a.badger at gmail.com
Sun May 9 18:04:52 UTC 2010
On Sun, May 09, 2010 at 11:56:27AM -0400, Colin Walters wrote:
> On Sat, May 8, 2010 at 2:22 PM, Toshio Kuratomi <a.badger at gmail.com> wrote:
> > I see that we're calling killall -TERM instead of killall -HUP in the patch.
> > That seems non-optimal (since it means we'll keep shutting down the gconfd
> > server instead of letting it use it's 30second timeout)
> That's definitely suboptimal because we'll lose the caches etc. from
> the running process.
> > Anyone know why we haven't seen progress on the upstream bug? No one's
> > raised any philosophical blockers with doing this:
> > http://bugzilla.gnome.org/show_bug.cgi?id=328697
> I commented there.
> > Colin, if no one's looking into fixing this bug there's two ways to
> > workaround this bug:
> > Change macros.gconf2 to run killall after the schemas are installed or
> > uninstalled. This requires an update of the GConf2 package. We don't know
> > which Fedora versions this affects yet (the guake update was for F13)
> killall -TERM?
> > Restore the packaging guideline suggestion to run killall -HUP gconfd-2
> > Since we don't know which versions this affects, we'd need to recommend it
> > on all Fedora releases.
> I don't think that helps - the original problem report was failure on
> initial install + run, which I believe must be a result of the 30
> second delay in gconfd from SIGHUP.
I'm a bit unclear on the original problem report, actually. In addition to
what you've said, the report also says that the user had to logout and log
back in before it worked. That seems like a different symptom. 30 seconds
is not that long so I would expect that just starting application from the
menu, reading failure message, trying to start the application from menu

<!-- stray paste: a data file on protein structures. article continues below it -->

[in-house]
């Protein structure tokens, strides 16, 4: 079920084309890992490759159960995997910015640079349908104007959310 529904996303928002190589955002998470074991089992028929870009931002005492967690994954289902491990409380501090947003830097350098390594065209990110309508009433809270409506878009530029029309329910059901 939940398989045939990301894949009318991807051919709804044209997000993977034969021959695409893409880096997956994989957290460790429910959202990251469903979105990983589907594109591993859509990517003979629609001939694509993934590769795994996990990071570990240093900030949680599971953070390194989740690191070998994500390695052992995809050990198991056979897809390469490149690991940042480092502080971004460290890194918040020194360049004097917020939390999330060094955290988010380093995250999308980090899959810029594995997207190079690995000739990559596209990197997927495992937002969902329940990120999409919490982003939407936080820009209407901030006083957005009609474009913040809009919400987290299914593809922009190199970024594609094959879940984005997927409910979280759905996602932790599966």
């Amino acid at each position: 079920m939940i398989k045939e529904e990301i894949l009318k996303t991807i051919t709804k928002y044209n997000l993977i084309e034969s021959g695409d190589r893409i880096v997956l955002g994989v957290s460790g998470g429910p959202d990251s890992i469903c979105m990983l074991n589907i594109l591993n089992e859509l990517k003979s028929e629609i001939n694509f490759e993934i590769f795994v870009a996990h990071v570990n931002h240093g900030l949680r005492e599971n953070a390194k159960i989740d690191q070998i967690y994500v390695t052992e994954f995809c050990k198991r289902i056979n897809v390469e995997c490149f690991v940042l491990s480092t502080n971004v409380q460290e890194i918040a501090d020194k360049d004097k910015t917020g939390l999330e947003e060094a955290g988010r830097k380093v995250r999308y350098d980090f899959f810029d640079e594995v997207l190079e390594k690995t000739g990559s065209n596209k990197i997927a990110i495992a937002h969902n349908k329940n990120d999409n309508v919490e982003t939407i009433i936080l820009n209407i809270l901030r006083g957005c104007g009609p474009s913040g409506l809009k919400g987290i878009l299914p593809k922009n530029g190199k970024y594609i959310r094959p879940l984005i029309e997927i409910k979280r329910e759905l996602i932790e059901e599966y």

a second time would be enough time...
Also, I'm unclear if simply adding killall -HUP to the guake scriptlets
fixed the problem (or if something else about the install transactions were
different). If that's all it took, then that also points at something other
than the 30 second timeout being the issue.
Are we able to reproduce the original reporter's issue?
> What do you think about my comment here?
> If we can't get the changes to RPM made to do it once
> post-transaction, then I suggest we simply bite the bullet and remove
> the 30 second timeout from gconfd until such time as the RPM change
> can be made. I'll take "slower without race conditions" over "faster
> but racy".
Note: %posttransaction would allow us to group all of the SIGHUPs in
a closer timespan (we'd run all of the sighups [and other posttransactions]
at the end of the rpm transaction). So perhaps having::
gconftool-2 --makefile-(un)install-rule --delay-sighup=$SECONDS
in the general case would work. We could specify delay-sighup as 5 seconds
or so in the gconf macros. I also realized that in the unlikely case
that something is run in a %post transaction needs to use something that was
installed, we'd need to sighup gconf in %post with no delay... that'll be
tricky since the sighup should really go in the package providing the tool
but we will get the problem reports in the package depending on the tool.
On the speed front:
1) Using %posttransaction even without the delay could be faster due to fs
caching -- we won't have clobbered that by doing a few package installs
between gconf sighups.
2) The new gconf macros are more intelligent than the old scripts -- they
don't run if the schemas are unchanged. That might take some of the sting
out of gconf reloading schemas more frequently again.
3) mclasen performed some optimization of gconf itself recently... I don't
know precisely how that affects the original rationale for the delay.
You'll need to flag down panu or ffesti to see if 'do-this-action-once' is
something they're planning for an upcoming rpm release (and we'll still have
to document in guidelines what to do until then).
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